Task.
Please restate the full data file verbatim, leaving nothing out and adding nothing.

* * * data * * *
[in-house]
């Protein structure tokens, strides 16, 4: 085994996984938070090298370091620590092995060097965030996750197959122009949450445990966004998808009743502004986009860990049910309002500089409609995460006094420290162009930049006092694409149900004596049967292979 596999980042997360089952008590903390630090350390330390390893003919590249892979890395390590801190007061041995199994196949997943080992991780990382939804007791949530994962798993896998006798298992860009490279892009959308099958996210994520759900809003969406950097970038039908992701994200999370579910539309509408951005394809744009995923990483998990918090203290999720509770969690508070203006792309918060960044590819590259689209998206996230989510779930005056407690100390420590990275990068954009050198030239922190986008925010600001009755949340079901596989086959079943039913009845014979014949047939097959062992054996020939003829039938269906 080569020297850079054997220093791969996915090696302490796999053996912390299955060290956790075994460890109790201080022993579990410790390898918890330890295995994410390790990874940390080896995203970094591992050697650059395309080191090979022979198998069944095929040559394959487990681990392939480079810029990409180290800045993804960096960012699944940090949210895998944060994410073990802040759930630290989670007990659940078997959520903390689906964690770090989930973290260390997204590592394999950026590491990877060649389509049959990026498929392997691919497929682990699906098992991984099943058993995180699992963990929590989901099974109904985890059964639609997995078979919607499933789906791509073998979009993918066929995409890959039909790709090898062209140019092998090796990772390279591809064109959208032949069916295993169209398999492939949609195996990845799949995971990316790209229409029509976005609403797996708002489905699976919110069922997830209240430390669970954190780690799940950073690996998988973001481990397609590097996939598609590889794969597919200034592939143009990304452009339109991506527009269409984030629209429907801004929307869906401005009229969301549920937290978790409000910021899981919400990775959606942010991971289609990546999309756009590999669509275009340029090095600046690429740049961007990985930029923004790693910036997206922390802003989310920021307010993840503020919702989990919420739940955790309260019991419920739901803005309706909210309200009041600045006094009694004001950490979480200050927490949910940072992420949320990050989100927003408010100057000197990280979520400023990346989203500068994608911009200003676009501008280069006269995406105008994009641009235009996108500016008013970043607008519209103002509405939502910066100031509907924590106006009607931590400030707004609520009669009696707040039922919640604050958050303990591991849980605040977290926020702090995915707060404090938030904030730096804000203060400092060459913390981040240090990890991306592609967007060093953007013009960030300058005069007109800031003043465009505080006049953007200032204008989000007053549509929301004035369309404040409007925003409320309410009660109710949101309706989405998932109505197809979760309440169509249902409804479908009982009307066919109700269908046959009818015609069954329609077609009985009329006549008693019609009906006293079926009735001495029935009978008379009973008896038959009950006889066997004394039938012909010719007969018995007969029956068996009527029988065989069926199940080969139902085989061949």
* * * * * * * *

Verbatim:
[in-house]
């Protein structure tokens, strides 16, 4: 085994996984938070090298370091620590092995060097965030996750197959122009949450445990966004998808009743502004986009860990049910309002500089409609995460006094420290162009930049006092694409149900004596049967292979 596999980042997360089952008590903390630090350390330390390893003919590249892979890395390590801190007061041995199994196949997943080992991780990382939804007791949530994962798993896998006798298992860009490279892009959308099958996210994520759900809003969406950097970038039908992701994200999370579910539309509408951005394809744009995923990483998990918090203290999720509770969690508070203006792309918060960044590819590259689209998206996230989510779930005056407690100390420590990275990068954009050198030239922190986008925010600001009755949340079901596989086959079943039913009845014979014949047939097959062992054996020939003829039938269906 080569020297850079054997220093791969996915090696302490796999053996912390299955060290956790075994460890109790201080022993579990410790390898918890330890295995994410390790990874940390080896995203970094591992050697650059395309080191090979022979198998069944095929040559394959487990681990392939480079810029990409180290800045993804960096960012699944940090949210895998944060994410073990802040759930630290989670007990659940078997959520903390689906964690770090989930973290260390997204590592394999950026590491990877060649389509049959990026498929392997691919497929682990699906098992991984099943058993995180699992963990929590989901099974109904985890059964639609997995078979919607499933789906791509073998979009993918066929995409890959039909790709090898062209140019092998090796990772390279591809064109959208032949069916295993169209398999492939949609195996990845799949995971990316790209229409029509976005609403797996708002489905699976919110069922997830209240430390669970954190780690799940950073690996998988973001481990397609590097996939598609590889794969597919200034592939143009990304452009339109991506527009269409984030629209429907801004929307869906401005009229969301549920937290978790409000910021899981919400990775959606942010991971289609990546999309756009590999669509275009340029090095600046690429740049961007990985930029923004790693910036997206922390802003989310920021307010993840503020919702989990919420739940955790309260019991419920739901803005309706909210309200009041600045006094009694004001950490979480200050927490949910940072992420949320990050989100927003408010100057000197990280979520400023990346989203500068994608911009200003676009501008280069006269995406105008994009641009235009996108500016008013970043607008519209103002509405939502910066100031509907924590106006009607931590400030707004609520009669009696707040039922919640604050958050303990591991849980605040977290926020702090995915707060404090938030904030730096804000203060400092060459913390981040240090990890991306592609967007060093953007013009960030300058005069007109800031003043465009505080006049953007200032204008989000007053549509929301004035369309404040409007925003409320309410009660109710949101309706989405998932109505197809979760309440169509249902409804479908009982009307066919109700269908046959009818015609069954329609077609009985009329006549008693019609009906006293079926009735001495029935009978008379009973008896038959009950006889066997004394039938012909010719007969018995007969029956068996009527029988065989069926199940080969139902085989061949």